Timothy Cope (Other), Michael Hennessy (Advisor), Andrew Hsu (Other), John Pearson (Committee Member), Patricia Schiml (Committee Member)
Master of Science (MS)
Early attachment disruption is thought to promote later onset of depressive illness through a process involving sensitization. Maternal separation in guinea pig pups (~21 days of age) produces depressive-like behavior and core body temperature fluctuations that appear to be mediated by proinflammatory activity. These responses are enhanced during repeated separations over several days. Here, enhanced depressive-like behavior and core body temperature responses were observed from the early pre-weaning to the periadolescent period (~10-40 days of age) and persisted for more than a week. The greatest temperature response was observed during the final separation. These results demonstrate persisting sensitization of behavioral and thermogenic responses to maternal separation over the age range in which these responses are known to occur. Further, the findings are consistent with the hypothesis that proinflammatory activity contributes to the sensitization response and suggest that the impact of early attachment disruption on susceptibility to depression involves proinflammatory processes.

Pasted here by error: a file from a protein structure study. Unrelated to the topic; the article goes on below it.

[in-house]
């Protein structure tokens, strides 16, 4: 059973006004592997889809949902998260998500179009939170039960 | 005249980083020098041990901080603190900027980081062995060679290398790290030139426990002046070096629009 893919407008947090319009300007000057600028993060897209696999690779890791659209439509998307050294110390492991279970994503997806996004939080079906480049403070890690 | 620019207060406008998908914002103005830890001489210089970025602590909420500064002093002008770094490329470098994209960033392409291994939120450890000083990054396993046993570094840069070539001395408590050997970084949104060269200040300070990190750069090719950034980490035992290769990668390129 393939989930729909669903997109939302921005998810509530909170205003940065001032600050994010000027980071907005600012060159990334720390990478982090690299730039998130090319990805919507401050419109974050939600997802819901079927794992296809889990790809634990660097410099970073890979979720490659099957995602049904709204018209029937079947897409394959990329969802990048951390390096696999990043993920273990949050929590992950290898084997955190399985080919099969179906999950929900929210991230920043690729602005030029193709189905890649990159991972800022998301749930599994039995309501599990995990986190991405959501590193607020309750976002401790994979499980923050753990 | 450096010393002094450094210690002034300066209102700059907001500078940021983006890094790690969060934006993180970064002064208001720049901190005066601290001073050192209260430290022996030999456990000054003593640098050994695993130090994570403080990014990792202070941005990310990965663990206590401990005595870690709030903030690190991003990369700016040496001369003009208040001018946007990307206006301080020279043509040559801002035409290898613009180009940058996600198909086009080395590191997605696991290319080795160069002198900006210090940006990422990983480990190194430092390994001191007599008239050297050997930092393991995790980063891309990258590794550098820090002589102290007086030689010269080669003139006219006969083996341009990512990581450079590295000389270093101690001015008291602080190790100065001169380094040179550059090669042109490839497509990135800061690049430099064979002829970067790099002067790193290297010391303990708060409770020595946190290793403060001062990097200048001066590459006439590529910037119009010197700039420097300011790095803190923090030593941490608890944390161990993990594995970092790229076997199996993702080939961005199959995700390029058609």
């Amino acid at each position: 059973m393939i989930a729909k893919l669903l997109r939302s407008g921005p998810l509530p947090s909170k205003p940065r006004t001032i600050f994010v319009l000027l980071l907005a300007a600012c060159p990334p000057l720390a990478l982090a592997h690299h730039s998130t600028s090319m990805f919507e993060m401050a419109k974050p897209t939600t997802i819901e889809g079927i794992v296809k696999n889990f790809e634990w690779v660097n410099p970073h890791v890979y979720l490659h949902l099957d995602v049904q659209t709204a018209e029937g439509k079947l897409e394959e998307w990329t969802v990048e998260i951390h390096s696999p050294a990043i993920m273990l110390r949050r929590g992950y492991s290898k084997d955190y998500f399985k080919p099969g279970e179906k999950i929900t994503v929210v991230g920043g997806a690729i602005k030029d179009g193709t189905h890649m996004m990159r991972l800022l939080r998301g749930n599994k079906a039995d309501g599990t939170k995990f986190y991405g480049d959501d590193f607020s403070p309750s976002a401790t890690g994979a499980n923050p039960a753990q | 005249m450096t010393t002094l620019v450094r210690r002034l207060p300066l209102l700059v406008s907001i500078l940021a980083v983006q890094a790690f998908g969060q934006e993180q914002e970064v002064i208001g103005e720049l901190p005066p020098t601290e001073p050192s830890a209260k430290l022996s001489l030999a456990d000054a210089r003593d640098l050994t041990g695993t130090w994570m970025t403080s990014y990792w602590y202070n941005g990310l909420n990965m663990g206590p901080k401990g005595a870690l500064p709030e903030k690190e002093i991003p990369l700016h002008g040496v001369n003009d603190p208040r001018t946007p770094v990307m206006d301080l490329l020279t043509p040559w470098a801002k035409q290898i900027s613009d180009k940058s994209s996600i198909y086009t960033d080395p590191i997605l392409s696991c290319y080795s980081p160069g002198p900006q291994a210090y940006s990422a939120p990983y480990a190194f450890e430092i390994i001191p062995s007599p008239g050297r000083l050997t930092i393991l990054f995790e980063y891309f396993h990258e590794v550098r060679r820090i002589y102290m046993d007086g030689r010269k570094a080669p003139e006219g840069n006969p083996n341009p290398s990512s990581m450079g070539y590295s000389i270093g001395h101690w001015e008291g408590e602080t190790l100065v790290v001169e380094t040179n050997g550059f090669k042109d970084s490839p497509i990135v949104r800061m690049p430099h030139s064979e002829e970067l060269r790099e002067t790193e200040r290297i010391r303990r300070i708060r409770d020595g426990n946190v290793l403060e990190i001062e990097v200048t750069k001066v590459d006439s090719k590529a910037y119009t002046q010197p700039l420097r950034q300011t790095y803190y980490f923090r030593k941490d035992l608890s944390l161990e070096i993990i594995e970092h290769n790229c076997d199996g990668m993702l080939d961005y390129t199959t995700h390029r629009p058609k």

Department or Program
Department of Neuroscience, Cell Biology & Physiology
Year Degree Awarded
Copyright 2011, all rights reserved. This open access ETD is published by Wright State University and OhioLINK.